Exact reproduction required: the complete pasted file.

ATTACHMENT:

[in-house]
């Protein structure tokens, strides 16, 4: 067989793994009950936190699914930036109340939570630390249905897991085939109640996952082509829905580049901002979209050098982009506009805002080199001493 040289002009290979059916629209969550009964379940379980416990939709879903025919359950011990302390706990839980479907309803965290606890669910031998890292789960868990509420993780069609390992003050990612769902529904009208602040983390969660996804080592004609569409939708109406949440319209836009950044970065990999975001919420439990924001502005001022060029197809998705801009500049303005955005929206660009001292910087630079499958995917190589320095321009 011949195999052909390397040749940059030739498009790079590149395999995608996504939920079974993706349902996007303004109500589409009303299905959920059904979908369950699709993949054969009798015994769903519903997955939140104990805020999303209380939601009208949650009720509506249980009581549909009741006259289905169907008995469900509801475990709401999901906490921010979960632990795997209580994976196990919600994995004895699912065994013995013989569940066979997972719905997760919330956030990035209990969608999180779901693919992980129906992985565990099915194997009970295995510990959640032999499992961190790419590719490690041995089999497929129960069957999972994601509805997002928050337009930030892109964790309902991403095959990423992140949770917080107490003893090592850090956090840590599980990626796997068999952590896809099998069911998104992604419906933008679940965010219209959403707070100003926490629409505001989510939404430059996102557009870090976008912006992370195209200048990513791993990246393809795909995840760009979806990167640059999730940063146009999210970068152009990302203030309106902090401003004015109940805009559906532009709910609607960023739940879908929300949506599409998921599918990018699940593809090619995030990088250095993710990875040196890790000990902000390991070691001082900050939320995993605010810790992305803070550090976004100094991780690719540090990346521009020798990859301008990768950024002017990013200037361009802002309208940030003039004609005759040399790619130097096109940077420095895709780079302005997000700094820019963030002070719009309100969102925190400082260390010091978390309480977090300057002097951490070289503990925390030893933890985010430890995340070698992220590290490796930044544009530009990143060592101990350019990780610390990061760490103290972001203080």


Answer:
[in-house]
């Protein structure tokens, strides 16, 4: 067989793994009950936190699914930036109340939570630390249905897991085939109640996952082509829905580049901002979209050098982009506009805002080199001493 040289002009290979059916629209969550009964379940379980416990939709879903025919359950011990302390706990839980479907309803965290606890669910031998890292789960868990509420993780069609390992003050990612769902529904009208602040983390969660996804080592004609569409939708109406949440319209836009950044970065990999975001919420439990924001502005001022060029197809998705801009500049303005955005929206660009001292910087630079499958995917190589320095321009 011949195999052909390397040749940059030739498009790079590149395999995608996504939920079974993706349902996007303004109500589409009303299905959920059904979908369950699709993949054969009798015994769903519903997955939140104990805020999303209380939601009208949650009720509506249980009581549909009741006259289905169907008995469900509801475990709401999901906490921010979960632990795997209580994976196990919600994995004895699912065994013995013989569940066979997972719905997760919330956030990035209990969608999180779901693919992980129906992985565990099915194997009970295995510990959640032999499992961190790419590719490690041995089999497929129960069957999972994601509805997002928050337009930030892109964790309902991403095959990423992140949770917080107490003893090592850090956090840590599980990626796997068999952590896809099998069911998104992604419906933008679940965010219209959403707070100003926490629409505001989510939404430059996102557009870090976008912006992370195209200048990513791993990246393809795909995840760009979806990167640059999730940063146009999210970068152009990302203030309106902090401003004015109940805009559906532009709910609607960023739940879908929300949506599409998921599918990018699940593809090619995030990088250095993710990875040196890790000990902000390991070691001082900050939320995993605010810790992305803070550090976004100094991780690719540090990346521009020798990859301008990768950024002017990013200037361009802002309208940030003039004609005759040399790619130097096109940077420095895709780079302005997000700094820019963030002070719009309100969102925190400082260390010091978390309480977090300057002097951490070289503990925390030893933890985010430890995340070698992220590290490796930044544009530009990143060592101990350019990780610390990061760490103290972001203080």